Don't worry if you haven't seen the spine-tingling original before you see the sequel.
Ring 2 doesn't make much sense either way, although this isn't necessarily a reason to
overlook it. If you're looking for a satisfactory explanation and conclusion to the very
clever premise of a cursed videotape causing viewers to die exactly a week after watching
it (unless they show it to someone else, who then must do the same, etc) you won't find it
here. You will, however, find plenty of intriguing conversation around the topic and some
beautifully executed scenes as the girlfriend of professor Ryuji (Sanada Hiroyuki)
launches her investigation into the powers of sinister spirit Sadako - the star of the
mystery tape. Although more visually polished than the first outing, this one suffers from
too many ideas being thrown around and not enough of them solidifying. While the cops and
journalists are trying to figure out Sadako we're also shown around psychiatric wards,
parapsychological explanations and experiments, spirit photography...anything that might
enhance the creepy concept is hurled into the mix but none of it really brings us any
closer to resolution. The feeling is that you've dropped into an information seminar on
the subject of cursed videotapes and everyone's giving their two bob's worth. That may be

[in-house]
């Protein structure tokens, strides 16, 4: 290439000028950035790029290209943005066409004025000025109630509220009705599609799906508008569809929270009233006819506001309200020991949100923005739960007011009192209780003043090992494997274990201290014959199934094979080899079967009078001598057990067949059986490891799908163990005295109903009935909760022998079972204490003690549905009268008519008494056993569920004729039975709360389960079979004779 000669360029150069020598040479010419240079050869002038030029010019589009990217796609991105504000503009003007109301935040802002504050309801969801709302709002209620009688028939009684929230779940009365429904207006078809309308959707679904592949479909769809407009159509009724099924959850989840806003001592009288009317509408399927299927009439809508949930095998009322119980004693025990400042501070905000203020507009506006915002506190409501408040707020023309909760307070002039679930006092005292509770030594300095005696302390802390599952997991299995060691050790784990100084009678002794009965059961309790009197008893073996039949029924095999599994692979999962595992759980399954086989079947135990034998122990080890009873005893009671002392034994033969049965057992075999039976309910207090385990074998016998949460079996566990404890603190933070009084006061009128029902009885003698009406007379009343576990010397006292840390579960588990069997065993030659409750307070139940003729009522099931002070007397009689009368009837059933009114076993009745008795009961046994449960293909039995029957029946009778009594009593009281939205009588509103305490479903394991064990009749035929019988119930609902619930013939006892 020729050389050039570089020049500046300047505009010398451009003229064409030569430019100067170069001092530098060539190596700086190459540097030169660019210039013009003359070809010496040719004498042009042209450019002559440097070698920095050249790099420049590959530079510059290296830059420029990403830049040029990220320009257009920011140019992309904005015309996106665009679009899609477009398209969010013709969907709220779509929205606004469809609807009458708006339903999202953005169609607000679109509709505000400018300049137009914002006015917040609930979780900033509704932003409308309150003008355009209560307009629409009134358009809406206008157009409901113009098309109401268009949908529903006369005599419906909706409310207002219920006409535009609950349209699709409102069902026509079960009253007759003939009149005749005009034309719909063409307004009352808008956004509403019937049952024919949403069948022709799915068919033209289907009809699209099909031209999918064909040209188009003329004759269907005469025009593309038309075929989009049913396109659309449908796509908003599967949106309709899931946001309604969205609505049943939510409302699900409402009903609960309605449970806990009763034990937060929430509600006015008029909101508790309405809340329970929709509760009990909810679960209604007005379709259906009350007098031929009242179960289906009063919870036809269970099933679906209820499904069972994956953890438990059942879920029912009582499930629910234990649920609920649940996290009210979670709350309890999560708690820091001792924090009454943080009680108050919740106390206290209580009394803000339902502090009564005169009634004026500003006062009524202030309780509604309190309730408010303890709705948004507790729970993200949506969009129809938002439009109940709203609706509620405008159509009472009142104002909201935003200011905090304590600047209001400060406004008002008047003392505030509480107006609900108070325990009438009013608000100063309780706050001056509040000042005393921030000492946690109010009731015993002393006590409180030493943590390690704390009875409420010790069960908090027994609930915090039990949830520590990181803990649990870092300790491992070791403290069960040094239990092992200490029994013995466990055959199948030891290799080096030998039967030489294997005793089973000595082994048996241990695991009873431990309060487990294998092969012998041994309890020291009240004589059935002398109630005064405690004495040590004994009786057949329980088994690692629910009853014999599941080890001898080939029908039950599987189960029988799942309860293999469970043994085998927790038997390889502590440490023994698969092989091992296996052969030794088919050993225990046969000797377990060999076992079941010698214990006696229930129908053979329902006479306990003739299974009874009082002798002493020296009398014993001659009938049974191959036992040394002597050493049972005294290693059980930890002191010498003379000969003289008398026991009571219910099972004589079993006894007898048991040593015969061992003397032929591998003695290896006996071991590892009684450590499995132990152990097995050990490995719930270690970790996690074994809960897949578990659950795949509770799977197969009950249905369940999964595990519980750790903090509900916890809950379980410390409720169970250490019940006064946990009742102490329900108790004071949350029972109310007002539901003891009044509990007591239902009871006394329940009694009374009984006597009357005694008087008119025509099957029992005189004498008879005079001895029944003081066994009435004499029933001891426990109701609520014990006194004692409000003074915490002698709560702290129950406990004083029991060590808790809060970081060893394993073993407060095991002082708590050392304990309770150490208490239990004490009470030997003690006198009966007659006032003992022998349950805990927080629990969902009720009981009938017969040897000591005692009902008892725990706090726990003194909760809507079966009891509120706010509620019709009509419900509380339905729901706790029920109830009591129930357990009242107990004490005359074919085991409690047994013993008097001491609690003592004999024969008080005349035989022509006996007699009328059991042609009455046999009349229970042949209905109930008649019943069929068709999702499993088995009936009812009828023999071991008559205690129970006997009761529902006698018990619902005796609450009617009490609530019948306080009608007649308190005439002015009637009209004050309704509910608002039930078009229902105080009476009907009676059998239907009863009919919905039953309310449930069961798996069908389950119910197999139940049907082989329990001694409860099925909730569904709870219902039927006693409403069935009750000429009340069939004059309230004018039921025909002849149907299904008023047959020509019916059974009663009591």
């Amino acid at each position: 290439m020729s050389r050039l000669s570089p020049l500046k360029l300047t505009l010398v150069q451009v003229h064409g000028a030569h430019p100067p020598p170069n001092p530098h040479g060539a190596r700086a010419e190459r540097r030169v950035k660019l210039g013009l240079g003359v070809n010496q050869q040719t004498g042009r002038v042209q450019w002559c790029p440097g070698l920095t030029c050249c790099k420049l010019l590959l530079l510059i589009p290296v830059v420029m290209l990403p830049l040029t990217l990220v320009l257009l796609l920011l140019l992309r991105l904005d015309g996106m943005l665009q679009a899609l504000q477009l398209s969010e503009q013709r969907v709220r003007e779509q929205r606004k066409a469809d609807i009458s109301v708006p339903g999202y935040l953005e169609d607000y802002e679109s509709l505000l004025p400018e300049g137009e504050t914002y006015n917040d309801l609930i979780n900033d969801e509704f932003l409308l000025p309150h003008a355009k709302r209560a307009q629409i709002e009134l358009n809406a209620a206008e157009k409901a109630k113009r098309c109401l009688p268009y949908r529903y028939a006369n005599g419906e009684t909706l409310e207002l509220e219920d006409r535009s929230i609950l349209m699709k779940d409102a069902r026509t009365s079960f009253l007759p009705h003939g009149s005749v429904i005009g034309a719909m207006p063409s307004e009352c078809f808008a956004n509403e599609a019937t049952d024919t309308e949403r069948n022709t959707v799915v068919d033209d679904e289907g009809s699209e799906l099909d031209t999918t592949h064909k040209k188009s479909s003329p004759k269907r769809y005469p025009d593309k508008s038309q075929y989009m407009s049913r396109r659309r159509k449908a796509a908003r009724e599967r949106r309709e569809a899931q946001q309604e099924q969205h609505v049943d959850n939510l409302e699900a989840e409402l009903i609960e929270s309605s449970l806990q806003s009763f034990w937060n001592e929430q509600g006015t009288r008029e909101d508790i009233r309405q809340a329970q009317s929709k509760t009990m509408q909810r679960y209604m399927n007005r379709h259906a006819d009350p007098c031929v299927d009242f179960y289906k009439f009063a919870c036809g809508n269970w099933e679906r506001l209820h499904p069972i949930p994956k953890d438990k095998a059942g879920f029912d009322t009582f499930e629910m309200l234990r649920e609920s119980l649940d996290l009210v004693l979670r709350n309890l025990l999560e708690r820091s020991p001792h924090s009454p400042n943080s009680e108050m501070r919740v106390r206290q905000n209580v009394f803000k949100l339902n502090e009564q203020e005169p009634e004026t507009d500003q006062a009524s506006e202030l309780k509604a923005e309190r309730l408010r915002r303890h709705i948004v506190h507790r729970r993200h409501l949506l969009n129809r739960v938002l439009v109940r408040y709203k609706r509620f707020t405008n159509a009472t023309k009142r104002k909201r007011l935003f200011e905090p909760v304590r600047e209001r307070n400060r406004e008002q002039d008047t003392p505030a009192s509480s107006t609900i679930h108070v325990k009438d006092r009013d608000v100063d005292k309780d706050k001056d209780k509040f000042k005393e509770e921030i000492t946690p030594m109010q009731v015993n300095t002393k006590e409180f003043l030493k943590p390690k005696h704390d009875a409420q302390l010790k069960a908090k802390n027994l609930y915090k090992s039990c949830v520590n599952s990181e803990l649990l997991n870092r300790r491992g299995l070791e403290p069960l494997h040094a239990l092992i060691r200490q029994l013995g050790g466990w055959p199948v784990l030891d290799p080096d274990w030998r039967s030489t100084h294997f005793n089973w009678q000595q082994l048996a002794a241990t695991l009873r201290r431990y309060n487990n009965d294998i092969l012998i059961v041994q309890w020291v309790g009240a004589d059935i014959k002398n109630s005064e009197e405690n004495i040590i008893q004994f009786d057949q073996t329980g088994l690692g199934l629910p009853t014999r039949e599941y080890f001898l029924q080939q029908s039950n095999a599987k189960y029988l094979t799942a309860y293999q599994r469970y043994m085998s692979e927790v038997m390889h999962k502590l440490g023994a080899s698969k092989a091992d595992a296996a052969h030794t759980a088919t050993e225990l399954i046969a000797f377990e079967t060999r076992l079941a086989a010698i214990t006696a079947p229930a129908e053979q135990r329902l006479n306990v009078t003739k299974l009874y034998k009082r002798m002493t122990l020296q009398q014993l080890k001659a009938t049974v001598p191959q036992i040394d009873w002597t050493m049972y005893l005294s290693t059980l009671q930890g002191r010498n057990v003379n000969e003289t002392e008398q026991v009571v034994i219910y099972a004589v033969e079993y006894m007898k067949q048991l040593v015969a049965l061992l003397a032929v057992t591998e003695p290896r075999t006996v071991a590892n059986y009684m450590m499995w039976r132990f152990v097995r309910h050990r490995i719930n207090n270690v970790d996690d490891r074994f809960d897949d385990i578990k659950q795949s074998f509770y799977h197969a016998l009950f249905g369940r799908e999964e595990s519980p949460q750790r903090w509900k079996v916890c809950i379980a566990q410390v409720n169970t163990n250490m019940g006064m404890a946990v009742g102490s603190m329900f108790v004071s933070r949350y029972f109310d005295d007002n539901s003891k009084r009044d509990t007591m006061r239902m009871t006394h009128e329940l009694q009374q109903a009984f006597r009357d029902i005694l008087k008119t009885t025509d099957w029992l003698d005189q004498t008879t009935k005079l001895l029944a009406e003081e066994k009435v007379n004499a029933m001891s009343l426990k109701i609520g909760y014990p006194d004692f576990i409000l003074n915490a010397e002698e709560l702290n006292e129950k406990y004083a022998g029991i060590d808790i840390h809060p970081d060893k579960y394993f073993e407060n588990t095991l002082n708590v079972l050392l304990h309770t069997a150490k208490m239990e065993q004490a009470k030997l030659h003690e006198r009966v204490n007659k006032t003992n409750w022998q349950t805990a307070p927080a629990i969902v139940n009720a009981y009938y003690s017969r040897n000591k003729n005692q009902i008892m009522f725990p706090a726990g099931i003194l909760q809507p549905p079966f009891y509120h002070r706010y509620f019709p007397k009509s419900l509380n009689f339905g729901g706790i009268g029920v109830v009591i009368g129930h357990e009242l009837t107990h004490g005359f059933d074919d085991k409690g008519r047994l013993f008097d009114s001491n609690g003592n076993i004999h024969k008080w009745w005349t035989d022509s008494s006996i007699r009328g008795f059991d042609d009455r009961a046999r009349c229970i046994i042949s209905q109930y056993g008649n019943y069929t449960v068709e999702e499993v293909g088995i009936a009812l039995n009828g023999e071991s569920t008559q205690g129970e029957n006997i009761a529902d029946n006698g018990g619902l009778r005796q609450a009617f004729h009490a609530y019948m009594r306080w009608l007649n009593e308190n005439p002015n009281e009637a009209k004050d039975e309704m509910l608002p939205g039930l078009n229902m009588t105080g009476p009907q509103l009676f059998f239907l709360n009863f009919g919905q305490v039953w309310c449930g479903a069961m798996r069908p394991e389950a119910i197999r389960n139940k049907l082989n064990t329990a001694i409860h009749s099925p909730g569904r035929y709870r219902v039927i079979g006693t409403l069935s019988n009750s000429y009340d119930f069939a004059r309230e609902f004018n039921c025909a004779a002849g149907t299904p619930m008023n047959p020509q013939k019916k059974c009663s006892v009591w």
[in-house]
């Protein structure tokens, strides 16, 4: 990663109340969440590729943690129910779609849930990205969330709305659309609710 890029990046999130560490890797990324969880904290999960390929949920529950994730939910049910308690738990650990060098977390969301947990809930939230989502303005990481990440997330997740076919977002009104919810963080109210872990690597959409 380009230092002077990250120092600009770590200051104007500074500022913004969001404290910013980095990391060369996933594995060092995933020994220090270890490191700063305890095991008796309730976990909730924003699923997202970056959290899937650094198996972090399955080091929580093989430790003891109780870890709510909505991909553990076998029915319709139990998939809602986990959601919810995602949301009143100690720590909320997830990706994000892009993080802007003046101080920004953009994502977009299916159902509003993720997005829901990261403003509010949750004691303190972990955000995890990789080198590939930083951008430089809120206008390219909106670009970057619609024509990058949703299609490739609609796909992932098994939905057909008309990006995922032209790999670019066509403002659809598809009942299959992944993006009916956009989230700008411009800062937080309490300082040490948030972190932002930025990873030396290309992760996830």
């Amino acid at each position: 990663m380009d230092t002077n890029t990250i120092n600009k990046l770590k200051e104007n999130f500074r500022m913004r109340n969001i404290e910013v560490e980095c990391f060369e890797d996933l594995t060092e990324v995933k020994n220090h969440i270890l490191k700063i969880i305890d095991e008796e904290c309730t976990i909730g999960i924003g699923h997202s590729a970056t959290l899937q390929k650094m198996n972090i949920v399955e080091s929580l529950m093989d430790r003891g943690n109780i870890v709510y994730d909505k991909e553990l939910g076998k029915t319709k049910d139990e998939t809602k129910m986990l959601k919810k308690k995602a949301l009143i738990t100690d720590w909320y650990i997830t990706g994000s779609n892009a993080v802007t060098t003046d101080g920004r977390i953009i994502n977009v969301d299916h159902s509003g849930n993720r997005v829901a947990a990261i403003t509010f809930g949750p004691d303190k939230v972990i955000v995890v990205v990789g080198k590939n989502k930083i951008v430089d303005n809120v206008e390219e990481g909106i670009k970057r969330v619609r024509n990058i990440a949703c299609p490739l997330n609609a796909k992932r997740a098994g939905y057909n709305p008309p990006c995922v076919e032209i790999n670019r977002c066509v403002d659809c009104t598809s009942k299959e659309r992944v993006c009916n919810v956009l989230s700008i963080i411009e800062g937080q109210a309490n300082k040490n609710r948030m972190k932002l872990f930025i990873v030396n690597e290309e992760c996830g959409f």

too frustrating for many viewers but if you don't demand to know everything you can still
be quietly chilled by some of the set pieces pulled off by director Nakata Hideo. Overall
this is something of a disappointment but not the lame duck sequel it might have been.
The first film left us with a tantalising premise. A hot potato video: watch it, copy
it, pass it on . . . or die. And youíve only got seven days before the next person in
the chain views it, or itís off to the morgue with such a ghastly expression of
horror on your countenance that youíd scare the living daylights out of the undead.
The strangest thing about this strange and spooky saga is that the potential for
nerve-racking count-downs is hardly exploited. Failure to watch the voodooed video does
result in a fatality or two, but this is peripheral to a myriad of supernatural weirdness.
For those who missed the first film it will be particularly confusing, even though various
background tidbits are proffered as the sequel progresses. Again, the filmís
strength, its scariest element, lies in the ominous undertones. Although the first could
be accused of style over substance, the additional unworldly action here is
counterproductive. The aim is a nightmarish saga with an uncomfortably realistic edge; and
a blend of normalcy and the bizarre makes for the creepiest moments. Unlike many of these
macabre fantasies, it is not populated by opposing teams of The Sceptical and The
Credulous, and the characters react with a degree of realism in extraordinary
circumstances. The earnest doctor with his eminently reasonable theories should know
better, however. Legend dictates that the inhuman element will always stump a man of
reason. Towards the latter half the action descends into a tangled web of psycho-babble;
no doubt intended to obfuscate the lack of logical narrative. Neither film is the
chilling, horror masterpiece their cult success, and some critics, might have you believe.
They are, however, a far subtler shade of eerie than any teen-oriented slasher thatís
crept out of Hollywood for some time. |